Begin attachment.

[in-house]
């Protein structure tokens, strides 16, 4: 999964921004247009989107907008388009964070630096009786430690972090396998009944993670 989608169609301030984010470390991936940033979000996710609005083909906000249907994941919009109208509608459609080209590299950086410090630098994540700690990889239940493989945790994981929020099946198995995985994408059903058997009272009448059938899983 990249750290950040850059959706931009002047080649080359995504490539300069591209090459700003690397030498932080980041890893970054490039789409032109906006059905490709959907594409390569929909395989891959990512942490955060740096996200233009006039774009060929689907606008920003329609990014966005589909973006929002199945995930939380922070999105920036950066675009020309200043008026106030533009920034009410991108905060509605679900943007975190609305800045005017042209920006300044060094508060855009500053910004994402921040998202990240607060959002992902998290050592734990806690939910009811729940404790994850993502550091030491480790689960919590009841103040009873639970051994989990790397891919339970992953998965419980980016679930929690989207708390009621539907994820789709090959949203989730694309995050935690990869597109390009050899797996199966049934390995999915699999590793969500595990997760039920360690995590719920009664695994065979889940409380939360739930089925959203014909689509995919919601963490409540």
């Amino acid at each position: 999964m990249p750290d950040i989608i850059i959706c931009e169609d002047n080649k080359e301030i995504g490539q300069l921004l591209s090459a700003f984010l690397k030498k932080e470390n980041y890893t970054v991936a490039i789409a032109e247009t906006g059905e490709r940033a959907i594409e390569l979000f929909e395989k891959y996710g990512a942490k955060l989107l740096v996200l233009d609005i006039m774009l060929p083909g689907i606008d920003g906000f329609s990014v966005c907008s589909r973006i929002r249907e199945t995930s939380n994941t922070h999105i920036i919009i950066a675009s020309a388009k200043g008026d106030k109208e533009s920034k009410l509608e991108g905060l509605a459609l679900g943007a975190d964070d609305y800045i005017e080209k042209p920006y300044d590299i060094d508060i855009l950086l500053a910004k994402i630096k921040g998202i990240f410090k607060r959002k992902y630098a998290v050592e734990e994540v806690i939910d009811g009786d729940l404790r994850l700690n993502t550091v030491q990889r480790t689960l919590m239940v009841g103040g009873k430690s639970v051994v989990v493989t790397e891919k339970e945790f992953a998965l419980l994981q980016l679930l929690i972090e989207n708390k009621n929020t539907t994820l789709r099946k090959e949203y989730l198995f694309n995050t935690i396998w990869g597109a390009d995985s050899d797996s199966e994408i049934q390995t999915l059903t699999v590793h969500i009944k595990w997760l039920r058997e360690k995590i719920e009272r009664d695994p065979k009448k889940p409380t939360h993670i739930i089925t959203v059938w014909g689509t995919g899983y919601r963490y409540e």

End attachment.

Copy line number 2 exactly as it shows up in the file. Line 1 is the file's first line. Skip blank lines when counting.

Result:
């Protein structure tokens, strides 16, 4: 999964921004247009989107907008388009964070630096009786430690972090396998009944993670 989608169609301030984010470390991936940033979000996710609005083909906000249907994941919009109208509608459609080209590299950086410090630098994540700690990889239940493989945790994981929020099946198995995985994408059903058997009272009448059938899983 990249750290950040850059959706931009002047080649080359995504490539300069591209090459700003690397030498932080980041890893970054490039789409032109906006059905490709959907594409390569929909395989891959990512942490955060740096996200233009006039774009060929689907606008920003329609990014966005589909973006929002199945995930939380922070999105920036950066675009020309200043008026106030533009920034009410991108905060509605679900943007975190609305800045005017042209920006300044060094508060855009500053910004994402921040998202990240607060959002992902998290050592734990806690939910009811729940404790994850993502550091030491480790689960919590009841103040009873639970051994989990790397891919339970992953998965419980980016679930929690989207708390009621539907994820789709090959949203989730694309995050935690990869597109390009050899797996199966049934390995999915699999590793969500595990997760039920360690995590719920009664695994065979889940409380939360739930089925959203014909689509995919919601963490409540």